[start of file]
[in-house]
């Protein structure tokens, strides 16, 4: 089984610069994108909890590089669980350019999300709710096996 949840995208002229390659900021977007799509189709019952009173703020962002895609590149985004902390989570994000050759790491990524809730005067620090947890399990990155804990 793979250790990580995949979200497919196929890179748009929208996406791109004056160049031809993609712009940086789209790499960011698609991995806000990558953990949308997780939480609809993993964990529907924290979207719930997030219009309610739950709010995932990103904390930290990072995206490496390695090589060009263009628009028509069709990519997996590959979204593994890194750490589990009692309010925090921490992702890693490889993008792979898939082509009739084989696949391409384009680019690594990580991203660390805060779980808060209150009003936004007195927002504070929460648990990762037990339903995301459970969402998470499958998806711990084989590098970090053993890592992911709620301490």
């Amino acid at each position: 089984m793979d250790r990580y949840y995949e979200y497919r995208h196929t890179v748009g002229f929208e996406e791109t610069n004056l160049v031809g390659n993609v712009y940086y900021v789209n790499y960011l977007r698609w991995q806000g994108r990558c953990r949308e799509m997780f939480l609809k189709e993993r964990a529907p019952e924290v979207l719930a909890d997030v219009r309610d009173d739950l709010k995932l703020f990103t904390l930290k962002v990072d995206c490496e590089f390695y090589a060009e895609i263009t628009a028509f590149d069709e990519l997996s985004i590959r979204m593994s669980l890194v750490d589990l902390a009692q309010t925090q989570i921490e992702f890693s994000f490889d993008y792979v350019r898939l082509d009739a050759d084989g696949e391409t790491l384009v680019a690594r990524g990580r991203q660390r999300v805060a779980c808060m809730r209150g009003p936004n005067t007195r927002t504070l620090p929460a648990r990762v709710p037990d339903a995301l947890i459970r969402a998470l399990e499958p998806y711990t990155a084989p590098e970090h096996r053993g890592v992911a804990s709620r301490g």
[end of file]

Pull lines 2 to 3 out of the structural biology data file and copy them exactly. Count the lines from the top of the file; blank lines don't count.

């Protein structure tokens, strides 16, 4: 089984610069994108909890590089669980350019999300709710096996 949840995208002229390659900021977007799509189709019952009173703020962002895609590149985004902390989570994000050759790491990524809730005067620090947890399990990155804990 793979250790990580995949979200497919196929890179748009929208996406791109004056160049031809993609712009940086789209790499960011698609991995806000990558953990949308997780939480609809993993964990529907924290979207719930997030219009309610739950709010995932990103904390930290990072995206490496390695090589060009263009628009028509069709990519997996590959979204593994890194750490589990009692309010925090921490992702890693490889993008792979898939082509009739084989696949391409384009680019690594990580991203660390805060779980808060209150009003936004007195927002504070929460648990990762037990339903995301459970969402998470499958998806711990084989590098970090053993890592992911709620301490």
């Amino acid at each position: 089984m793979d250790r990580y949840y995949e979200y497919r995208h196929t890179v748009g002229f929208e996406e791109t610069n004056l160049v031809g390659n993609v712009y940086y900021v789209n790499y960011l977007r698609w991995q806000g994108r990558c953990r949308e799509m997780f939480l609809k189709e993993r964990a529907p019952e924290v979207l719930a909890d997030v219009r309610d009173d739950l709010k995932l703020f990103t904390l930290k962002v990072d995206c490496e590089f390695y090589a060009e895609i263009t628009a028509f590149d069709e990519l997996s985004i590959r979204m593994s669980l890194v750490d589990l902390a009692q309010t925090q989570i921490e992702f890693s994000f490889d993008y792979v350019r898939l082509d009739a050759d084989g696949e391409t790491l384009v680019a690594r990524g990580r991203q660390r999300v805060a779980c808060m809730r209150g009003p936004n005067t007195r927002t504070l620090p929460a648990r990762v709710p037990d339903a995301l947890i459970r969402a998470l399990e499958p998806y711990t990155a084989p590098e970090h096996r053993g890592v992911a804990s709620r301490g």